Alberta general election, 1917
58 seats in the Legislative Assembly of Alberta
30 seats were needed for a majority
Because of World War I, politics was largely on the back burner in the minds of Albertans this election. Eleven Members of the Legislative Assembly (MLAs) were acclaimed under Section 38 of the Election Act, which stipulated that any member of the 3rd Alberta Legislative Assembly, would be guaranteed re-election, with no contest held, if members joined for war time service. Eleven MLAs were automatically re-elected through this clause. In addition, soldiers from Alberta fighting overseas elected two members-at-large.
In 1917, the main issue facing the nation was conscription. In Alberta, where support for conscription was high, the incumbent Liberal government of Arthur Sifton decided to break with federal Liberal leader Wilfrid Laurier and support Conservative Prime Minister Robert Borden's efforts to form a coalition government. The two major parties both supported conscription, but growing labour and farmer activism, and the entry of women into politics, both as voters and candidates, made the election exciting enough that 30,000 more votes were cast than in the previous election (although they were nothing like the high numbers that would be cast in the 1921 election).
The Liberals won a fourth term in office, defeating the Conservative Party of Edward Michener. Premier Sifton would then resign in October 1917 in order to serve in the federal Unionist government of Prime Minister Borden.
This would be the last time, as of 2014[update], that the Liberals won an Alberta provincial election. The 1917 election was the tightest majority ever formed in Alberta history, with the combined opposition equaling to 70.59% of the MLA's on the government benches.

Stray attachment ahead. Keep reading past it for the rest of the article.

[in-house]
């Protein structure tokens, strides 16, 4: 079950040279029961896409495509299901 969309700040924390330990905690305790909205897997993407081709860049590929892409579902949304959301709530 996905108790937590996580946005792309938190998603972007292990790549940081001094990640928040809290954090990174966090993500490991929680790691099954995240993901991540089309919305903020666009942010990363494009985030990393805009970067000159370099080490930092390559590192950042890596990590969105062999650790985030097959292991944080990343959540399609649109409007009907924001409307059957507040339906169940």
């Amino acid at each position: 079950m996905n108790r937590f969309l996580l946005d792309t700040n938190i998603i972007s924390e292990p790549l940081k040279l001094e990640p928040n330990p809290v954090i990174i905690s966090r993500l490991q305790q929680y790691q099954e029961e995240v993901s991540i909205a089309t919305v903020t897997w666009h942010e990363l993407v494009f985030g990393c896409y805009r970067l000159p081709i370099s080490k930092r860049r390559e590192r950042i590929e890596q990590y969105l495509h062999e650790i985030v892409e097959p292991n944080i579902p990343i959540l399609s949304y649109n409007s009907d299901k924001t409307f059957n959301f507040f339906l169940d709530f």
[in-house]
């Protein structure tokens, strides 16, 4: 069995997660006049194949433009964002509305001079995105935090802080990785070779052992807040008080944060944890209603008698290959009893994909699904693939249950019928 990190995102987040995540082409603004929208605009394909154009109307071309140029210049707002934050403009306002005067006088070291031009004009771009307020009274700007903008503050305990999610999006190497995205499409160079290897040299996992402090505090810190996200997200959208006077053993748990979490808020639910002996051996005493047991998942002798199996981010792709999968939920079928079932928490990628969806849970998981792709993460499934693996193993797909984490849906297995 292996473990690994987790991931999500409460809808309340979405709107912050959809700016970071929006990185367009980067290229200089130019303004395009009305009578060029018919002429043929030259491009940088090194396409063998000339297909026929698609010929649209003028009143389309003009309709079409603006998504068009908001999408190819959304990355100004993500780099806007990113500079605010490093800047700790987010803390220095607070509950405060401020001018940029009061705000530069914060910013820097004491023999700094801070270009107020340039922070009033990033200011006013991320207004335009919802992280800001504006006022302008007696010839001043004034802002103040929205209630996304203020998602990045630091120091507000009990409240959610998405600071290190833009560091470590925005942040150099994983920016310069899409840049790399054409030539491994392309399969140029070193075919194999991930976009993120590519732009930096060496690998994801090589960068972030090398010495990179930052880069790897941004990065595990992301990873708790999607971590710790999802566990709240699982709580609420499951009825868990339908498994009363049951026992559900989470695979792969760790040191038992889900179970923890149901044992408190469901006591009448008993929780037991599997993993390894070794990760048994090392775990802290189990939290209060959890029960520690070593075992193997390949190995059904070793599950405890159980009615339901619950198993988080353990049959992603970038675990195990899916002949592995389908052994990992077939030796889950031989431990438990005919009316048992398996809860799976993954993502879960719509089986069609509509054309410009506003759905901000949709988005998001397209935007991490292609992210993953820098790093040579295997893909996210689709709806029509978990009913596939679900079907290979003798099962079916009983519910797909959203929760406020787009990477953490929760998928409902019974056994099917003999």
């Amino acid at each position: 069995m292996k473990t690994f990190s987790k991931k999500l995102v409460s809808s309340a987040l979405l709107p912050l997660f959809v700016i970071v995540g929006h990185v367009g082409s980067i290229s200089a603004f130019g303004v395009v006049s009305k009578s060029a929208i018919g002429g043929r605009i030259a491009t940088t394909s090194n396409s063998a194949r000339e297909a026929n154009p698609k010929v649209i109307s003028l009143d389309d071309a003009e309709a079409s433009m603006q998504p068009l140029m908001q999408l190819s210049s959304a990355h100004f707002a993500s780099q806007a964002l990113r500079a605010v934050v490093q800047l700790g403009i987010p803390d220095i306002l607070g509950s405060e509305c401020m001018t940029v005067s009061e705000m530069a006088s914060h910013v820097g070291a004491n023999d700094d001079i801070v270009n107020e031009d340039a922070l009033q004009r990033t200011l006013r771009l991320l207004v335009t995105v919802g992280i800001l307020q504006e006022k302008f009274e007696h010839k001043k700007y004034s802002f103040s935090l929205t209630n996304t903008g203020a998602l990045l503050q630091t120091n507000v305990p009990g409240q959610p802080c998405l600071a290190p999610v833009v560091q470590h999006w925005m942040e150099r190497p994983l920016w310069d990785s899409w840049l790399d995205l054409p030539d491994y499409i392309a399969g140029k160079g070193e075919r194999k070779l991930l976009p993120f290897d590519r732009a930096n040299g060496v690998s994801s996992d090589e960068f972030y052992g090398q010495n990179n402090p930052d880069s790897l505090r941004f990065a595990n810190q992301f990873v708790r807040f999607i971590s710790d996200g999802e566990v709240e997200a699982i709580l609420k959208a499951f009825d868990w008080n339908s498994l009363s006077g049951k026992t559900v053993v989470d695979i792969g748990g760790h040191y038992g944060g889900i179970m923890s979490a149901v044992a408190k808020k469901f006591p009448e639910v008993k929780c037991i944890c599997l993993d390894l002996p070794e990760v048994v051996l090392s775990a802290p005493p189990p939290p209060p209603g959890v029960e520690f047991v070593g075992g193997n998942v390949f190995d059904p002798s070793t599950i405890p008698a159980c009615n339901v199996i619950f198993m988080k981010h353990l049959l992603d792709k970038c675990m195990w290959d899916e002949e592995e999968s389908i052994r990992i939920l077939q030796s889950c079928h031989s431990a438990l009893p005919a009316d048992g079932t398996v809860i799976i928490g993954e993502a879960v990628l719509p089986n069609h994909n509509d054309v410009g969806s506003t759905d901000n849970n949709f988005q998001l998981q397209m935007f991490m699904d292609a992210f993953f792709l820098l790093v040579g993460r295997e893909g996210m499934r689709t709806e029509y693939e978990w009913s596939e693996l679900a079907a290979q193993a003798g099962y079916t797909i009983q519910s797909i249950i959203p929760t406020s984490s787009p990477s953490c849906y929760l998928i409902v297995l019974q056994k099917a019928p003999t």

This was the first election in Alberta that women (those who were British subjects or Canadian citizens more than 20 years of age who were not Treaty Indian) had the right to vote and run. Two women were elected to the opposition benches in the legislature that year. One of these, Louise McKinney, was elected as candidate for the Non-Partisan League. Her election and the election of fellow NPL-er James Weir were harbingers of the rise of Farmer politics that would see the election of the UFA government in 1921.
The vote in the Athabasca district was conducted on 27 June 1917 due to the remoteness of the riding.
|Party||Party Leader||# of
|1913||Elected||% Change||#||%||% Change|
|Labor Representation||William Irvine||2||1||3,576||3.17%|
|Socialist||Charles M. O'Brien||3||-||-||-||784||0.70%||-1.17%|
|Soldiers' vote (Province at large)||21||2||25,601||21.00%|
|Source: Elections Alberta|
Note: 1 Charles Cross represented two ridings during the previous legislative assembly.
Members of the Legislative Assembly
For complete electoral history, see individual districts
Members acclaimed under Section 38
|Hand Hills||Robert Eaton||Liberal|
|Lethbridge City||John Smith Stewart||Conservative|
|Medicine Hat||Nelson Spencer||Conservative|
|Ribstone||James Gray Turgeon||Liberal|
|Rocky Mountain||Robert Campbell||Conservative|
|Victoria||Francis A. Walker||Liberal|
|Wainwright||George LeRoy Hudson||Conservative|
27 June 1917
|Athabasca||Alexander Grant MacKay||Liberal|
1917 soldiers' and nurses vote
All eligible candidates were members of the Canadian Forces from Alberta, and non-partisan. Members elected sat on the opposition benches. The vote was held on 18 September 1917. Each soldier had two votes.
|Lieutenant Colonel||James Cornwall||2,331||%|
|Lieutenant Colonel||I.F. Page||1,782||%|
|Lieutenant Colonel||W.H. Hewgill||1,744||%|
|Lieutenant Colonel||J.W.H. McKinnery||918||%|
|Lieutenant Colonel||P.E. Bowen||882||%|
|Lieutenant Colonel||A.M. Jarvis||425||%|
|Company Sergeant Major||H.L. Bateson||221||%|
|Lieutenant Colonel||A.E. Myatt||186||%|
|Order Room Sergeant||A. Joyce||180||%|
|Acting Staff Sergeant||C.M. Camroux||97||%|